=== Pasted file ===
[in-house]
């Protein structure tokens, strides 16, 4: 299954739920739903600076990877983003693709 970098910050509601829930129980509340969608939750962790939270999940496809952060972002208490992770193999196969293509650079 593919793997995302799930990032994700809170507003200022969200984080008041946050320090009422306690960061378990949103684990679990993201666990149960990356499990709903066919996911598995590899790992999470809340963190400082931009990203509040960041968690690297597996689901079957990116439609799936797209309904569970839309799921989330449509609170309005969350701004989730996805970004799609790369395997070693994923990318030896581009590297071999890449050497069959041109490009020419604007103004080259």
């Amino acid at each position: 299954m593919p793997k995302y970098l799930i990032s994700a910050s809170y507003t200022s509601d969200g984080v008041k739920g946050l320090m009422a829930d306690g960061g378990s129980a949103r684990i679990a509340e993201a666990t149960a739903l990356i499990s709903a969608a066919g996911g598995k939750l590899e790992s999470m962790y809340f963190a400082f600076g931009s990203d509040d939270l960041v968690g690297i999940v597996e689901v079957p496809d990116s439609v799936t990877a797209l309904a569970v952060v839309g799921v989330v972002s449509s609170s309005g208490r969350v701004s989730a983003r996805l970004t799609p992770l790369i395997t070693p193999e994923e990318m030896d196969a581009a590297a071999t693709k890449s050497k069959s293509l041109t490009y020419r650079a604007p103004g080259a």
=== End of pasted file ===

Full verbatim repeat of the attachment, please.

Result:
[in-house]
């Protein structure tokens, strides 16, 4: 299954739920739903600076990877983003693709 970098910050509601829930129980509340969608939750962790939270999940496809952060972002208490992770193999196969293509650079 593919793997995302799930990032994700809170507003200022969200984080008041946050320090009422306690960061378990949103684990679990993201666990149960990356499990709903066919996911598995590899790992999470809340963190400082931009990203509040960041968690690297597996689901079957990116439609799936797209309904569970839309799921989330449509609170309005969350701004989730996805970004799609790369395997070693994923990318030896581009590297071999890449050497069959041109490009020419604007103004080259």
């Amino acid at each position: 299954m593919p793997k995302y970098l799930i990032s994700a910050s809170y507003t200022s509601d969200g984080v008041k739920g946050l320090m009422a829930d306690g960061g378990s129980a949103r684990i679990a509340e993201a666990t149960a739903l990356i499990s709903a969608a066919g996911g598995k939750l590899e790992s999470m962790y809340f963190a400082f600076g931009s990203d509040d939270l960041v968690g690297i999940v597996e689901v079957p496809d990116s439609v799936t990877a797209l309904a569970v952060v839309g799921v989330v972002s449509s609170s309005g208490r969350v701004s989730a983003r996805l970004t799609p992770l790369i395997t070693p193999e994923e990318m030896d196969a581009a590297a071999t693709k890449s050497k069959s293509l041109t490009y020419r650079a604007p103004g080259a």